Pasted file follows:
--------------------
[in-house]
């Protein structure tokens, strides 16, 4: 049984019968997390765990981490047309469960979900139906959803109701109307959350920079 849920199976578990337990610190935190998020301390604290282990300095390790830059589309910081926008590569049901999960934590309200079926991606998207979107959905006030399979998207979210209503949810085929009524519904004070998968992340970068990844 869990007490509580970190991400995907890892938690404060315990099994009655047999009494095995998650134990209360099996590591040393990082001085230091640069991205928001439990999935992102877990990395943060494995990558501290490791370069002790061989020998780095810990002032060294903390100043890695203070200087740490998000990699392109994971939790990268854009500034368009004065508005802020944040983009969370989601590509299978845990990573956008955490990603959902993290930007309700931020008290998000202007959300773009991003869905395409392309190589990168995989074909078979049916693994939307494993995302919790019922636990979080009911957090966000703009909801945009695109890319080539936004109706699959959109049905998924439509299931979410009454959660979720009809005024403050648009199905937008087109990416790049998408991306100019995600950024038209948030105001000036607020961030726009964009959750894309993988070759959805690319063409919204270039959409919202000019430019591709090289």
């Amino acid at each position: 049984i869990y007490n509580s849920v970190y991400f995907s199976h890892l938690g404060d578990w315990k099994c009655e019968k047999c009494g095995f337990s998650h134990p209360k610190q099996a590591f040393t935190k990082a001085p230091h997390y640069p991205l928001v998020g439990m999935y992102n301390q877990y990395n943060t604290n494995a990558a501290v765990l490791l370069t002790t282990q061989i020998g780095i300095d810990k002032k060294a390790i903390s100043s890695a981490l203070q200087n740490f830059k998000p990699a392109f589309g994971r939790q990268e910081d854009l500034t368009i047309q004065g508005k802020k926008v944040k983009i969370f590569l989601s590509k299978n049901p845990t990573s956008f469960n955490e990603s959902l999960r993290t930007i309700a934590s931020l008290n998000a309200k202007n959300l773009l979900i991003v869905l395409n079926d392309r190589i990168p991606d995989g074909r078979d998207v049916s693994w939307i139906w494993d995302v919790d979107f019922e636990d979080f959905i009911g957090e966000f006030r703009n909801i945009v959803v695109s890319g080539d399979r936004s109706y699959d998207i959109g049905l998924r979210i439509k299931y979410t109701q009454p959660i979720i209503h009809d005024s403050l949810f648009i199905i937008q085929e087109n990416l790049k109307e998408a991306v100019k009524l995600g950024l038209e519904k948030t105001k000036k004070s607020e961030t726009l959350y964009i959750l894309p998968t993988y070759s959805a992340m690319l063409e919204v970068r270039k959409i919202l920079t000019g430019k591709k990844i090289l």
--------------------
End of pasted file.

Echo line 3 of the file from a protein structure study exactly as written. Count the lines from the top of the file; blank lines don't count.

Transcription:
């Amino acid at each position: 049984i869990y007490n509580s849920v970190y991400f995907s199976h890892l938690g404060d578990w315990k099994c009655e019968k047999c009494g095995f337990s998650h134990p209360k610190q099996a590591f040393t935190k990082a001085p230091h997390y640069p991205l928001v998020g439990m999935y992102n301390q877990y990395n943060t604290n494995a990558a501290v765990l490791l370069t002790t282990q061989i020998g780095i300095d810990k002032k060294a390790i903390s100043s890695a981490l203070q200087n740490f830059k998000p990699a392109f589309g994971r939790q990268e910081d854009l500034t368009i047309q004065g508005k802020k926008v944040k983009i969370f590569l989601s590509k299978n049901p845990t990573s956008f469960n955490e990603s959902l999960r993290t930007i309700a934590s931020l008290n998000a309200k202007n959300l773009l979900i991003v869905l395409n079926d392309r190589i990168p991606d995989g074909r078979d998207v049916s693994w939307i139906w494993d995302v919790d979107f019922e636990d979080f959905i009911g957090e966000f006030r703009n909801i945009v959803v695109s890319g080539d399979r936004s109706y699959d998207i959109g049905l998924r979210i439509k299931y979410t109701q009454p959660i979720i209503h009809d005024s403050l949810f648009i199905i937008q085929e087109n990416l790049k109307e998408a991306v100019k009524l995600g950024l038209e519904k948030t105001k000036k004070s607020e961030t726009l959350y964009i959750l894309p998968t993988y070759s959805a992340m690319l063409e919204v970068r270039k959409i919202l920079t000019g430019k591709k990844i090289l």